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This broad heading subsumes a large number of both genetically driven developmental malformations and diseases acquired during intrauterine or early neonatal periods of life. They number in the hundreds although many, if not most, are rare (Dyken and Krawiecki). Taxonomically, they make up two categories. The first includes specific gene defects, either mutations, deletions, or duplications of parts of genes (copy number variation), or single nucleotide polymorphisms that give rise to developmental aberrations or delays. The second category comprises a variety of environmental and infectious agents acting at different times on the immature nervous system during embryonal, fetal, and perinatal periods of life.


Several points should be noted regarding the frequency of malformations. A single minor malformation, usually of no clinical significance, occurs in 14 percent of newborns (Jones). Two malformations appear in 0.8 percent of newborns, and in this group, a major defect is five times more frequent than in the normal population. Three or more malformations are found in 0.5 percent of newborns, and in this latter group, more than 90 percent have one or more major abnormalities that seriously interfere with viability or physical well-being. The compiled figures for major congenital malformations are comparable but somewhat higher (Kalter and Warkany). What is important for the neurologist is the fact that the nervous system is involved in most of infants with major malformations. Indeed, approximately 40 percent of deaths during the first postnatal year are in some manner related to prenatal malformations of the central nervous system.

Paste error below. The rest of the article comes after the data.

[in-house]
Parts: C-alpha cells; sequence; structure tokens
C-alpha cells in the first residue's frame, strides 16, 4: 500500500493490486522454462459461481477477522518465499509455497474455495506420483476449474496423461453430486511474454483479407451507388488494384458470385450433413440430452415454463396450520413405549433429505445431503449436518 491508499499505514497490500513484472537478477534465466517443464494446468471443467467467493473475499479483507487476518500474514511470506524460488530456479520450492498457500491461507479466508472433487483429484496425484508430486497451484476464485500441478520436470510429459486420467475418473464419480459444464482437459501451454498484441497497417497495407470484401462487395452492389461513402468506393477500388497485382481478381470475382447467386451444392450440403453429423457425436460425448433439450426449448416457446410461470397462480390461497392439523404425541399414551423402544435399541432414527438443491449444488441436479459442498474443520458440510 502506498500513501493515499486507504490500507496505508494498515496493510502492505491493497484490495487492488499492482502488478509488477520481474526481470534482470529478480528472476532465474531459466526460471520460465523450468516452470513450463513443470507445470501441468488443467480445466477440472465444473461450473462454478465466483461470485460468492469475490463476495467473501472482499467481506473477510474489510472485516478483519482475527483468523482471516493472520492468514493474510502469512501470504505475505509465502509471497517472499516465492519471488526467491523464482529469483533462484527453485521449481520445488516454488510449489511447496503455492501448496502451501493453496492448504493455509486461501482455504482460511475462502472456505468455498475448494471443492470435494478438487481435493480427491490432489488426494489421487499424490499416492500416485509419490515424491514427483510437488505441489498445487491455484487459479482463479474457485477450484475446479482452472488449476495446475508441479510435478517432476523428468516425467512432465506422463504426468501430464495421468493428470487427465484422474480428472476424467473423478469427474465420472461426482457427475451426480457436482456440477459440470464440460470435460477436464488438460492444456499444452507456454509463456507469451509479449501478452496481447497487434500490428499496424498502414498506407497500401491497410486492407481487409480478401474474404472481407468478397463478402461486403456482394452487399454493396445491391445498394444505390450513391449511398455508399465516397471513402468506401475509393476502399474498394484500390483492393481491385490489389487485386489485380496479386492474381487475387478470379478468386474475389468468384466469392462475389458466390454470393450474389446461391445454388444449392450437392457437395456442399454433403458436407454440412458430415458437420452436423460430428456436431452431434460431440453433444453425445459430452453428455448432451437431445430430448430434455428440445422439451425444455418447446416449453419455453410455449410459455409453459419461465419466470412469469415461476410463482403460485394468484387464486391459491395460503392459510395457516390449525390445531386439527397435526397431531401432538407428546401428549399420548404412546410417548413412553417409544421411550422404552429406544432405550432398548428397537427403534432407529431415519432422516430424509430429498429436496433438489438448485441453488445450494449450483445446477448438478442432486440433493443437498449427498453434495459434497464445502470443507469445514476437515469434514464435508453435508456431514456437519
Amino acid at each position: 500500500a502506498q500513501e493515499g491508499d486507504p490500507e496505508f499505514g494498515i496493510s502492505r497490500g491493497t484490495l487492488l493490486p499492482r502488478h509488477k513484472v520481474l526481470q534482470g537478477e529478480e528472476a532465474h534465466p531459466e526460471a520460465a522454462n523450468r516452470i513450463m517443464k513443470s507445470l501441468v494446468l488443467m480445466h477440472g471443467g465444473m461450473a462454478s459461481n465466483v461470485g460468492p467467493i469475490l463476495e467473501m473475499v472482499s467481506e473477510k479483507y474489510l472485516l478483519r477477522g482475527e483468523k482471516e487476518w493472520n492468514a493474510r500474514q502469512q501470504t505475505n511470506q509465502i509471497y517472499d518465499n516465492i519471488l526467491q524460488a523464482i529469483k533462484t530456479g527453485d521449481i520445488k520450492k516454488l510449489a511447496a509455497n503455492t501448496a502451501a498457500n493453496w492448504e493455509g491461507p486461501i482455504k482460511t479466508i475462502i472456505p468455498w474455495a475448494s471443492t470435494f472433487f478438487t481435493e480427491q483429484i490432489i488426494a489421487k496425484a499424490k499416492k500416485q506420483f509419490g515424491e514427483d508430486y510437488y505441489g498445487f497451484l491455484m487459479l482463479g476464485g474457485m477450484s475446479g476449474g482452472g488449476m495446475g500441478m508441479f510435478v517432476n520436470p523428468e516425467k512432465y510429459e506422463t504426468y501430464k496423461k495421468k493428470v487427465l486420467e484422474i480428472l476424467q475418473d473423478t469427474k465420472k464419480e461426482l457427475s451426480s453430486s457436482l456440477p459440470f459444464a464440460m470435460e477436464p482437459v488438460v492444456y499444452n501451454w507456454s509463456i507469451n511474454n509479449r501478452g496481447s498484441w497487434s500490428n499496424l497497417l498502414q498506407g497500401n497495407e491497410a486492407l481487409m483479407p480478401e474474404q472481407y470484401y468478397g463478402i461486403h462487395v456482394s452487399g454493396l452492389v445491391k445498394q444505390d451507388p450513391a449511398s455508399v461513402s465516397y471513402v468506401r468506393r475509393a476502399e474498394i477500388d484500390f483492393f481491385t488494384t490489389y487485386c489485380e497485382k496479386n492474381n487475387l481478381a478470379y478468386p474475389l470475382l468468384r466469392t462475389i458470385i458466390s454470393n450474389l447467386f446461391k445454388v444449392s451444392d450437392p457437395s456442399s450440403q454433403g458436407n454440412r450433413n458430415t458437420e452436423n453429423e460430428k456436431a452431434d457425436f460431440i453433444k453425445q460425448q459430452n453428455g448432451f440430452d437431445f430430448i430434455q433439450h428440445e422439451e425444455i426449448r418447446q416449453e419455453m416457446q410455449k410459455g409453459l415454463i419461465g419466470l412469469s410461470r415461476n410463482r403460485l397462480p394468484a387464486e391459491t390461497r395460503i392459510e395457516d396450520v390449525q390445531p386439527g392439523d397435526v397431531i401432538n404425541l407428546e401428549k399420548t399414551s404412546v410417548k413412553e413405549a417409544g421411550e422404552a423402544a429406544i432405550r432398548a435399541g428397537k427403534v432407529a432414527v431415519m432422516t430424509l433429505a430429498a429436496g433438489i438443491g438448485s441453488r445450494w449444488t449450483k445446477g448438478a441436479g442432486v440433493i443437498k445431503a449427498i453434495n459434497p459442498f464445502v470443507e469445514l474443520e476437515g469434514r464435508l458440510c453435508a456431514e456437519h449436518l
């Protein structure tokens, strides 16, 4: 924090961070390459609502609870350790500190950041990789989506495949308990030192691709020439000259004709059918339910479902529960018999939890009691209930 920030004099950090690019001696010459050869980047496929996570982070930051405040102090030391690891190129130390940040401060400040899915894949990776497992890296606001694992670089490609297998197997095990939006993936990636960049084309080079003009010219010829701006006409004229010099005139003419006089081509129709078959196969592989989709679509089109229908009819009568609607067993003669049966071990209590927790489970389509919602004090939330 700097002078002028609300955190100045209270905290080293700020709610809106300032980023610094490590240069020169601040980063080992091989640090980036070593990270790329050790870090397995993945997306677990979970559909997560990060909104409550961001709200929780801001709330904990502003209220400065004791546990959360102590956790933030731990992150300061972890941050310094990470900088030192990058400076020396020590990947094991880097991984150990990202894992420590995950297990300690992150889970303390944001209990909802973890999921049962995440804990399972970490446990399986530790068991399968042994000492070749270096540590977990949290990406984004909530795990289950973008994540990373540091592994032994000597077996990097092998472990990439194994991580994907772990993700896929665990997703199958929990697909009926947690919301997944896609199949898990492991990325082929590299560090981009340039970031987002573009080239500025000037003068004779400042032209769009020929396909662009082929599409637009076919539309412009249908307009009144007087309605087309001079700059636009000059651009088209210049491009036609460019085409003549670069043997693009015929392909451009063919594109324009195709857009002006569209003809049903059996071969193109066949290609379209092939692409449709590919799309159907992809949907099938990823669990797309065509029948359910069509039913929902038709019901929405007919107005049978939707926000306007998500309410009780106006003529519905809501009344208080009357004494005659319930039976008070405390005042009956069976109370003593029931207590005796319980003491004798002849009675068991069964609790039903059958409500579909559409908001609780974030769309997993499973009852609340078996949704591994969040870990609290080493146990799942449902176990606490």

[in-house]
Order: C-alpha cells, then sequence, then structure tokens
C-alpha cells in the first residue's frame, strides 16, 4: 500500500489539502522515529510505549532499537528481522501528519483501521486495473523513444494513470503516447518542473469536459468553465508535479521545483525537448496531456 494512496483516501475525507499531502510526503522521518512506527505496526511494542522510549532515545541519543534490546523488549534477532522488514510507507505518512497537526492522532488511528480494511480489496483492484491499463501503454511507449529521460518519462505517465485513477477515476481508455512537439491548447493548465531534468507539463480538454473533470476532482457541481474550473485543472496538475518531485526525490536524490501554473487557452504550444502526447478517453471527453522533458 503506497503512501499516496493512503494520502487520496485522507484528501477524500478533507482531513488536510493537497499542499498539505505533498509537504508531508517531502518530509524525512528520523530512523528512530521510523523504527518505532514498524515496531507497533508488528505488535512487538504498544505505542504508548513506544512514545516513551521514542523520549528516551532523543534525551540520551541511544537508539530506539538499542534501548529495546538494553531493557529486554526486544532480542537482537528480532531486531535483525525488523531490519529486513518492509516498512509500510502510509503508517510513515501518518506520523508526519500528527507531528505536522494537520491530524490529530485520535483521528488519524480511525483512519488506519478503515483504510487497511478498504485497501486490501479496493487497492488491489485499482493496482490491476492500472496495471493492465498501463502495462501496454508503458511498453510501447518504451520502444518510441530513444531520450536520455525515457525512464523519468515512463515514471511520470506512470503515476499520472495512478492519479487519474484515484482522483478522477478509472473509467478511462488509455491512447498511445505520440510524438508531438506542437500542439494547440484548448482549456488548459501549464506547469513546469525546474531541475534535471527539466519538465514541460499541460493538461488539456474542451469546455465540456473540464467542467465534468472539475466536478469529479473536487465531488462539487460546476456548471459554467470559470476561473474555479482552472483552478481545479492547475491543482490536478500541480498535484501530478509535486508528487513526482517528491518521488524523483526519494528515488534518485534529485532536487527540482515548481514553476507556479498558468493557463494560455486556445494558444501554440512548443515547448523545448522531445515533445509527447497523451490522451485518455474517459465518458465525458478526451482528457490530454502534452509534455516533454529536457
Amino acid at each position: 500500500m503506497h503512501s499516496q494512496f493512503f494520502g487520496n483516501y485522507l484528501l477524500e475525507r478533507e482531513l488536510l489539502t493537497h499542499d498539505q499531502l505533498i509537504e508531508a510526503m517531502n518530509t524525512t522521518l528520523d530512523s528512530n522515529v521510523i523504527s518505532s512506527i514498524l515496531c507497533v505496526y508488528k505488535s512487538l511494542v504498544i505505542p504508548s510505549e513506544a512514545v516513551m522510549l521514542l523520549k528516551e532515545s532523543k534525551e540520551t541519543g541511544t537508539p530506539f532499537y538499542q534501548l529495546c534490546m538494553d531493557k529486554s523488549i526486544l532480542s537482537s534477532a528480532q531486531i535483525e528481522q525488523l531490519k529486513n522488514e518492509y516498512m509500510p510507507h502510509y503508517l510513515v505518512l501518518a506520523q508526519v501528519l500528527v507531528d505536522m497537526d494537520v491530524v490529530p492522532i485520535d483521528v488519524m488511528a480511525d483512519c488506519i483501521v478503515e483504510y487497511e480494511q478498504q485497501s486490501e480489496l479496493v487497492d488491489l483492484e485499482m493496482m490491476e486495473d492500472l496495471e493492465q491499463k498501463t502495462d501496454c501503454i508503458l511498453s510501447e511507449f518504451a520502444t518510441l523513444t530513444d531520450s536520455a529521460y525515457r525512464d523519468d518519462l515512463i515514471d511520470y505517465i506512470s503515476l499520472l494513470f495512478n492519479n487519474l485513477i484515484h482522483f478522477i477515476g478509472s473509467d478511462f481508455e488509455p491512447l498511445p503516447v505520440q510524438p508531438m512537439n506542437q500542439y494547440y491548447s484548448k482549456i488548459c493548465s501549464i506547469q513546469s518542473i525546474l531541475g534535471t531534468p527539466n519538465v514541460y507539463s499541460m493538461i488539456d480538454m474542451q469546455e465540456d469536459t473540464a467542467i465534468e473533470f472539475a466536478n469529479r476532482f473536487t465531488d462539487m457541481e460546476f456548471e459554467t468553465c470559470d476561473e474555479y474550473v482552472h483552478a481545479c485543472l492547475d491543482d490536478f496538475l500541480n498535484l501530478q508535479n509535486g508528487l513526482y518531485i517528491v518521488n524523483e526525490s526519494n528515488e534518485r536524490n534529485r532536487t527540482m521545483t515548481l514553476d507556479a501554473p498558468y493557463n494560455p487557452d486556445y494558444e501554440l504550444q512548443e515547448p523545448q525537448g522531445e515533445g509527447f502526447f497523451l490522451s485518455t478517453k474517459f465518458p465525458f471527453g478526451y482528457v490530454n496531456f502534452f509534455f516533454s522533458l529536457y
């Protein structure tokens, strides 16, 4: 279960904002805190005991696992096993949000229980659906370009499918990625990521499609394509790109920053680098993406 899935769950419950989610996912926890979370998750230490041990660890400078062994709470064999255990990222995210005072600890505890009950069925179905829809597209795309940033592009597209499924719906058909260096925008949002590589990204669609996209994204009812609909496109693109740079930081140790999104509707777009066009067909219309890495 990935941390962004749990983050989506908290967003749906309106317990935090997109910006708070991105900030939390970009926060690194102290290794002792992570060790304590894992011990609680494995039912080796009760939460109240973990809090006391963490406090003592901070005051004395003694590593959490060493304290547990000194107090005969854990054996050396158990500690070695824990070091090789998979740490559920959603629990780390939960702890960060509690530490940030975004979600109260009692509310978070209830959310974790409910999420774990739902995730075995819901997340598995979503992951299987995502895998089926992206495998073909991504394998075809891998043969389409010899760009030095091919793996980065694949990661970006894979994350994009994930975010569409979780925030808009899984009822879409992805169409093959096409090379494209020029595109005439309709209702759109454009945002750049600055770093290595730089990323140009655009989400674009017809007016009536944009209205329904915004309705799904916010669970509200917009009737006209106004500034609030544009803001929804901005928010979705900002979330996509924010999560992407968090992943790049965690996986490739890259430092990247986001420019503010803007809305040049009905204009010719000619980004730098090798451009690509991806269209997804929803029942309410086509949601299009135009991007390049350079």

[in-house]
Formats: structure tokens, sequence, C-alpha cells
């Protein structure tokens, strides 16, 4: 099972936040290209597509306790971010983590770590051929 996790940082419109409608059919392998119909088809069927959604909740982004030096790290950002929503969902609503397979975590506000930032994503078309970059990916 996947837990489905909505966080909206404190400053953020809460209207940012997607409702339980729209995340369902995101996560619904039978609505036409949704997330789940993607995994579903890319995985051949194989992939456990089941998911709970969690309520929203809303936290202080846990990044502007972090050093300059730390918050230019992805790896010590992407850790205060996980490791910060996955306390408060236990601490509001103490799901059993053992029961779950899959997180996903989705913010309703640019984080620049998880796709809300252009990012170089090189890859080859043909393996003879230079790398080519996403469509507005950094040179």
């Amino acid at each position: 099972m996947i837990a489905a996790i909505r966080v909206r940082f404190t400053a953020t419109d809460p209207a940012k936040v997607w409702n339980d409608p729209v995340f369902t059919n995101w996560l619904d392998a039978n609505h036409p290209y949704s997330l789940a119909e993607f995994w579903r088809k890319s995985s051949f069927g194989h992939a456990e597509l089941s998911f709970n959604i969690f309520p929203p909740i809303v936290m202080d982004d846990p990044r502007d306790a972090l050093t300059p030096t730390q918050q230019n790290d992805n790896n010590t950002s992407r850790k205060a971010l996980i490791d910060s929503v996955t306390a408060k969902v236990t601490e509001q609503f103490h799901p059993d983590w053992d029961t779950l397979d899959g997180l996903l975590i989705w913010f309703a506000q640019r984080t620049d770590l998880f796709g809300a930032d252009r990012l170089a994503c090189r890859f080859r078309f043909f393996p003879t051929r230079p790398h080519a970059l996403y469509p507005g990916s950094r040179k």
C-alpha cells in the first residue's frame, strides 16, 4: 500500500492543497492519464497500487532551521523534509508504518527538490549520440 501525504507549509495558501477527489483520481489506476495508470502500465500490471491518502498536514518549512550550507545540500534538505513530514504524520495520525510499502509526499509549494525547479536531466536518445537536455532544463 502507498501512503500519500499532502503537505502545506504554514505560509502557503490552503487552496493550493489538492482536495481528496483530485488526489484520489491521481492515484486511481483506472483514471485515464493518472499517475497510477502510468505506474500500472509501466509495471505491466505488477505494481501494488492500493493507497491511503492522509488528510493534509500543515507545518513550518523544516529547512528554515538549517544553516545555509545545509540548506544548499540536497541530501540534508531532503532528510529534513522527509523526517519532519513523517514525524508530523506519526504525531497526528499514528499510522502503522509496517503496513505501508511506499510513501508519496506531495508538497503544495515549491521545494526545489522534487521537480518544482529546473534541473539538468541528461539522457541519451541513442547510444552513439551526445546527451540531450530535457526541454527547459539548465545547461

Certain principles are applicable to the entire group of malformations. First, the abnormality of the nervous system is frequently accompanied by an abnormality of some other structure or organ (eye, nose, cranium, spine, ear, and heart), which relates them chronologically to a certain period of embryogenesis. Conversely, the presence of these malformations of nonnervous tissues suggests that an associated abnormality of the nervous system is developmental in nature. For example, the conjunction of cardiac, limb, gut, and bladder abnormalities with a neurologic disorder indicates the time at which the insult takes place: cardiac abnormalities occur between the fifth and sixth week; extroversion of the bladder at less than 30 days; duodenal atresia, before 30 days; syndactyly, before 6 weeks; meningomyelocele, before 28 days; anencephaly, before 28 days; cleft lip, before 36 days; syndactyly, cyclopia, and holoprosencephaly, before 23 days. Each is discussed in this chapter. This principle is not inviolable; in certain maldevelopments of the brain that must have originated in the embryonal period, all other organs are normal. One can assume that the brain was more vulnerable than any other organ to prenatal as well as natal influences. Perhaps this occurs because the nervous system, of all organ systems, requires the longest time for its development and maturation, during which it is susceptible to disease. Low birth weight and gestational age, indicative of premature birth, increase the risk ...

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